There is, obviously, a difference between not taking in all available sensory information and having to forget a bit of information because you learned a new one (which is what you are implying by stating that thought-storage-space is finite). We are best able to recall that which we use frequently. I learned a bunch of physics, but I don’t recall a good deal of it because I don’t use it. I recall a good deal of what I know about eovlution because I argue about it on these boards a lot. I did not forget my physics because I learned other stuff.
Having accurate information on how babies are made and how to use proper birth control. The number of people in America who believe you can’t get pregnant your first time/standing up/in a tub is astounding in itself.
There are other conditions in the human mind created by evolution which, when hit in the proper order, could allow a person to adopt that stance. The need to fulfill social expectations, difficulties in attachment development from childhood, a need to appear consistent and maintain a stable self-image (I’m a Christian, and Christians abstain until marriage, therefore…). Not every action has a 100% direct benefit of raising the reproductive success of an individual–sometimes it’s a combination of other mechanisms which traditionally do cause reproductive success that backfire and lead to things like celibacy.
Fair enough. I feel like there’s a communication difficulty, as if we’re speaking different dialects of the same language. I understand your point, and agree with it, but my proposition is that certain ideas contain within them a “disagree with those who hold opposing viewpoints” value.
To further elucidate my point, I feel the idea “planes can take off from a treadmill” and “anyone who believes planes can not take off from a treadmill should be ridiculed” are distinctly different ideas, not just different attitudes in approaching the same idea.
You seem to be saying there is a functional difference between not being able to recall something and forgetting it. I don’t see the distinction. If you can’t recall something, you might as well have never even learned it.
Sorry to keep spamming the thread, but where I said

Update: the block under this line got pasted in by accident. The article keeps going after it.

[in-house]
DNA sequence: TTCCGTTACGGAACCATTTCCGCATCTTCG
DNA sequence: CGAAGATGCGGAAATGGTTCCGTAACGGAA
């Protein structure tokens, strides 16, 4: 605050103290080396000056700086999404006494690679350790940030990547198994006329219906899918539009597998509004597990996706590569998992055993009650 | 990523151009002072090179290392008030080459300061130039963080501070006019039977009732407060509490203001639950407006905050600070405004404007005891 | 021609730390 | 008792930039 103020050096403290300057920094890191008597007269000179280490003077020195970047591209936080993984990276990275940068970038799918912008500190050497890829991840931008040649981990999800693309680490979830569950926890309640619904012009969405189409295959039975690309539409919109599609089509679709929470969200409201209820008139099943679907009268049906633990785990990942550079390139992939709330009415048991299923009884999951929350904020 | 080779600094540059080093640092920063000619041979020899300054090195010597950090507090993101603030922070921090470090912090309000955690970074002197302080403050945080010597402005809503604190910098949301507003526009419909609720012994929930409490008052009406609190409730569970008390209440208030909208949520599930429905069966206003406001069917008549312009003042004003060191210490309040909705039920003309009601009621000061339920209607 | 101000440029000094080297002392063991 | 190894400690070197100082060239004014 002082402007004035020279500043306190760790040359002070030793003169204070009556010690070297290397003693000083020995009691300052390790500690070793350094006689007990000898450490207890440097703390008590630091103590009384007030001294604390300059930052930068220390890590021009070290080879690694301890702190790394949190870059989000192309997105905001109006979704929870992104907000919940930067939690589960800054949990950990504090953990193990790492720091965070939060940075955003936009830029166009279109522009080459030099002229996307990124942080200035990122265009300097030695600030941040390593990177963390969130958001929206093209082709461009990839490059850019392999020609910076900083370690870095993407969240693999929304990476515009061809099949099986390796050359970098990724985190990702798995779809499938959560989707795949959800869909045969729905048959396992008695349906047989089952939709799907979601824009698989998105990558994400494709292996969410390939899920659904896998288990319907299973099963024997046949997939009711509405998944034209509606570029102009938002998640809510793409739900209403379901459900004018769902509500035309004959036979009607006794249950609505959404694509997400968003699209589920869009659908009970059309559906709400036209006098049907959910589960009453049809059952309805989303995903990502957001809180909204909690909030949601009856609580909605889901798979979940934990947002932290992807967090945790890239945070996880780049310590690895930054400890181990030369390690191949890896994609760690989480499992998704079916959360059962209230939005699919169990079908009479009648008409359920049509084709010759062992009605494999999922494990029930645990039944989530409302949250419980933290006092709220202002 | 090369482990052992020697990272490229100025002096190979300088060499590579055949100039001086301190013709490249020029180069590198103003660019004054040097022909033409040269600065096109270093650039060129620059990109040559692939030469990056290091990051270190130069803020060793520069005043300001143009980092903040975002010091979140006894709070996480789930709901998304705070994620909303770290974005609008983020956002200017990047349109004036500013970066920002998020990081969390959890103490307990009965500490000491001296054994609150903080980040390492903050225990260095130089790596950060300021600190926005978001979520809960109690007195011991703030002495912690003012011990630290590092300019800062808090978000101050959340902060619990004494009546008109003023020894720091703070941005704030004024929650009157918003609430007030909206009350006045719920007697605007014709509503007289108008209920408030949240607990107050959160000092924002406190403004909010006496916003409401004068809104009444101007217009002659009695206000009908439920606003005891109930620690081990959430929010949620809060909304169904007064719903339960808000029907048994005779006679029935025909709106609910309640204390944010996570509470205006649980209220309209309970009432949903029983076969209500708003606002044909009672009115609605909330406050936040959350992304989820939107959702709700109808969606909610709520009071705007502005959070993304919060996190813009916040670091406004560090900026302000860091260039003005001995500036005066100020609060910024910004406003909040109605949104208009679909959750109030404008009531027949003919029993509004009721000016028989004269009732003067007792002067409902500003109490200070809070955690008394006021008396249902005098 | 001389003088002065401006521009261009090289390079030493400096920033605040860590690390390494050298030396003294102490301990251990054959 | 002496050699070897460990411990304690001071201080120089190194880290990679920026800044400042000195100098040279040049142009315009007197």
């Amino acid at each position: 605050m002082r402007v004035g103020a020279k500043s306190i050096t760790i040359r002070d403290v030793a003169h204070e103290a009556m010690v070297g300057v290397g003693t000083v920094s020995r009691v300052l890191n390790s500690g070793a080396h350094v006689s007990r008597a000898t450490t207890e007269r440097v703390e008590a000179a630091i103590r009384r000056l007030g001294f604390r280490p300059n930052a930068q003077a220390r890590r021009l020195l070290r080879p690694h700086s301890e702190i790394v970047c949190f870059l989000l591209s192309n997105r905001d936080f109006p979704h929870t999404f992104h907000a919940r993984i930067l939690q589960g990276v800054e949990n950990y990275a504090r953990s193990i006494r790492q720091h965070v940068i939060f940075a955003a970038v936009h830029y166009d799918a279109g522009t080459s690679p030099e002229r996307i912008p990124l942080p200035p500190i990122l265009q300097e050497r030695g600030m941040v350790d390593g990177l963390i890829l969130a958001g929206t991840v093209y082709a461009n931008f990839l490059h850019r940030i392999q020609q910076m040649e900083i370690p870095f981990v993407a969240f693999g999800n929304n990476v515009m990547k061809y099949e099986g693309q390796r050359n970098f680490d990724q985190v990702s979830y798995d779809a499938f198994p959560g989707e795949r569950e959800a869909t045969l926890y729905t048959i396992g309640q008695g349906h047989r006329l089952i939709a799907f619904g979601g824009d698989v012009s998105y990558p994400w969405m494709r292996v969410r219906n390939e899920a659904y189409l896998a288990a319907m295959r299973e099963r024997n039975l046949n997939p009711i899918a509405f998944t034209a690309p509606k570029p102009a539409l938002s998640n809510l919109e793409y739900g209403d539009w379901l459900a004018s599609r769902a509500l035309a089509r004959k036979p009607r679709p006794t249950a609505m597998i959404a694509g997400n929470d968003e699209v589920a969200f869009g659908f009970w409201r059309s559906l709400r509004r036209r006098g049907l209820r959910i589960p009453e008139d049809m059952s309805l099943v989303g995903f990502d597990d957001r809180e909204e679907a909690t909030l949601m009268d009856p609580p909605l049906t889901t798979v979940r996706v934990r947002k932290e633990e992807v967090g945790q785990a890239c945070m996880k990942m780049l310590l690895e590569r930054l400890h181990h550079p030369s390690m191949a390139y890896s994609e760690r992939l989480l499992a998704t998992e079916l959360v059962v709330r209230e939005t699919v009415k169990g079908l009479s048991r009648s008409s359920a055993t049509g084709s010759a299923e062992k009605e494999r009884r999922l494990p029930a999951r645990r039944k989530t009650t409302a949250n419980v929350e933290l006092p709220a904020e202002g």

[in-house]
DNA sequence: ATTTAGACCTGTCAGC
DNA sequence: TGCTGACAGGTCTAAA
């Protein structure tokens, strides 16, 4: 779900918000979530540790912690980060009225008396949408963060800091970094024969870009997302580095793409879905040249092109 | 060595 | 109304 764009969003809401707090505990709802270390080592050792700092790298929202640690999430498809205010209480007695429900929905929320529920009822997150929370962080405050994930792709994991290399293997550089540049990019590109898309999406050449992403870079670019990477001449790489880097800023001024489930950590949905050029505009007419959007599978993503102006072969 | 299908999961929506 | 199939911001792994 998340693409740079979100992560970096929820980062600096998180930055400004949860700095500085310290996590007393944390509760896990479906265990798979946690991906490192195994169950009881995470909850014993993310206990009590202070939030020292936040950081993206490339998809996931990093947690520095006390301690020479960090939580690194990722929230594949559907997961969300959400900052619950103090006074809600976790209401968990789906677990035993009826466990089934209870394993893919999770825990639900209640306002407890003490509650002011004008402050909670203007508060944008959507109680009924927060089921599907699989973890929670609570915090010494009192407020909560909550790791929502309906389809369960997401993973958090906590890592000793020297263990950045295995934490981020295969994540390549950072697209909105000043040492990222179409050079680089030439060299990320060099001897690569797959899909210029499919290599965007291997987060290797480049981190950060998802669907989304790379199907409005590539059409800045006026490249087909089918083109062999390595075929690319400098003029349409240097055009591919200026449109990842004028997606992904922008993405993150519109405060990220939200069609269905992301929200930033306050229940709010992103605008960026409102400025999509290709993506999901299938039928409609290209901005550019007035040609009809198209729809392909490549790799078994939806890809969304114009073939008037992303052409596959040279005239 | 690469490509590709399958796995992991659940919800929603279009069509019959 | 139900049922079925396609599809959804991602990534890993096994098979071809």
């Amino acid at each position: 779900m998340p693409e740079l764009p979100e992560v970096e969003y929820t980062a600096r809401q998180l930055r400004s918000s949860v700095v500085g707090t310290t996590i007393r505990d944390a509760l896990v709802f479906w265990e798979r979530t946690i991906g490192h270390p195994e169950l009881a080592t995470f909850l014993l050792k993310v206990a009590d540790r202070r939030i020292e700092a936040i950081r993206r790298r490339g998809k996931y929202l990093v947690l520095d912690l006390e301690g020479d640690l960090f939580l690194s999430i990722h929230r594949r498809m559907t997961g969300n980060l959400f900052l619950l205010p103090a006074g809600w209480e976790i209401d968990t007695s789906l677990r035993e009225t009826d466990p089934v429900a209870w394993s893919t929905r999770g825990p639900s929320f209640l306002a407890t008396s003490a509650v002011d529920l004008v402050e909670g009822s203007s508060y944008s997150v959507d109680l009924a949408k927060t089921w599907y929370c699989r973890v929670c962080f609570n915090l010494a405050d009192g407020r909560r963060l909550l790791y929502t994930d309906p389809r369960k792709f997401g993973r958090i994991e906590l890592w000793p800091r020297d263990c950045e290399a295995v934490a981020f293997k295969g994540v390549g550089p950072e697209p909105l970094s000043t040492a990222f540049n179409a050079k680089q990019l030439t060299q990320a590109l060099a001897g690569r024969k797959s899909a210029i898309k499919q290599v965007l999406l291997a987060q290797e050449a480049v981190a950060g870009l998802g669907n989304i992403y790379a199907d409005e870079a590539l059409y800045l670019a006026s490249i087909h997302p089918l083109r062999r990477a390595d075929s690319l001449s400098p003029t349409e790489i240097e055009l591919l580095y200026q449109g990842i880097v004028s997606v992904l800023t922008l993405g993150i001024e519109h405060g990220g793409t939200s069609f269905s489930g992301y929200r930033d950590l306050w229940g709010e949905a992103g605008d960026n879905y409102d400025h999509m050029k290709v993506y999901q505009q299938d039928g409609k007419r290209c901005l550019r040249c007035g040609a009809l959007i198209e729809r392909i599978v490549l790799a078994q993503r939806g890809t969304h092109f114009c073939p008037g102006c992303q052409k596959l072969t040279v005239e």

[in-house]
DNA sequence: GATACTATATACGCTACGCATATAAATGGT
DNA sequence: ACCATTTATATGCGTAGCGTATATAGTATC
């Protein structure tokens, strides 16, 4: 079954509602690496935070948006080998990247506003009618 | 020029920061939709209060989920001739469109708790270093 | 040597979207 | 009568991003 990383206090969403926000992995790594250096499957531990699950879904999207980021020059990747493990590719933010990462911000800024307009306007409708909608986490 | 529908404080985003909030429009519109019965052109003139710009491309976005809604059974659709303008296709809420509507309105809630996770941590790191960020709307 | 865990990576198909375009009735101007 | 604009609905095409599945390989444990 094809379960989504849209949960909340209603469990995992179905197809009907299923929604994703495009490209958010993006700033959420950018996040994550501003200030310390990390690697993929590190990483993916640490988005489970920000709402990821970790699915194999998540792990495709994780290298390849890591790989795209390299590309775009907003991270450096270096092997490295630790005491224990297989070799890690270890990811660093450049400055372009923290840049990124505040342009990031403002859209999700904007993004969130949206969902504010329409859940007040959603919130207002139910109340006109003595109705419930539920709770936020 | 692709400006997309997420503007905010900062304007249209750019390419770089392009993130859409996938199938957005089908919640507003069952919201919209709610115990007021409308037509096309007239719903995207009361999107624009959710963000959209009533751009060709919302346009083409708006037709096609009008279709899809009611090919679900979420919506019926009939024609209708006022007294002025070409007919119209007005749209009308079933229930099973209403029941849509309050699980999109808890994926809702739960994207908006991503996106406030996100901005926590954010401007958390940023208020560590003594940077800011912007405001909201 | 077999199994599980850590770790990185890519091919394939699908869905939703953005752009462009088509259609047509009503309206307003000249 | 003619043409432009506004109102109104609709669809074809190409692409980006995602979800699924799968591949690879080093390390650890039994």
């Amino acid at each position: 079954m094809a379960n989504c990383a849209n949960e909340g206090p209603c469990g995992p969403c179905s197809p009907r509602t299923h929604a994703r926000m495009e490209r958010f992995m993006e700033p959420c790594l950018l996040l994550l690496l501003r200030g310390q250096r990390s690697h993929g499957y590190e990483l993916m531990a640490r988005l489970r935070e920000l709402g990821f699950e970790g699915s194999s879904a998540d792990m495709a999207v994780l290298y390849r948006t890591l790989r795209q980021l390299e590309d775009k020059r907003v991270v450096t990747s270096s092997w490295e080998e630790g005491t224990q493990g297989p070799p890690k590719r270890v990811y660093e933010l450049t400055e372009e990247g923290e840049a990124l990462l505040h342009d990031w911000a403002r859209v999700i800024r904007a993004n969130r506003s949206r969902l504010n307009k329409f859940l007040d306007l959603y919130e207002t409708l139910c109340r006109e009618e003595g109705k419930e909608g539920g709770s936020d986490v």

I take it back. I don’t believe this is true.
I agree that it doesnt prove that memes actually exist as a physical entity. I’m just saying that we learned something about the world, namely that a certain attribute of a bit of information causes it to spread faster.
Lets say we make a study that shows that people in cold countries like memes that involve fat food, better than people in warm countries. Now let me make an analogy of one point with genetics, without saying that they are fully analogous. Assume that we dont know that genes exist. We could still make a hypothesis that alleles for fatty insulating layers are more succesful in animal populations in cold countries, and test it. And this would still be “science”, right? In conclusion, even though the memetics and genetics aren’t equivalent, they are analogous at all the relevant points that make genetics a science.
As I understood it, you said that “All that would really demonstrate is the fact that more people felt there was value in passing on one story over the other. The stories themselves play no part in the process.”, with the intend for this to be a blow to memetics. But I don’t see why it is, since pretty much the same thing can be said of (some) genes “People feel there is some kind of value in choosing one partner over another. The genes themselves play no part in the process.”
Im not trying to draw a full analogy between the two, just saying that they both share this characteristic.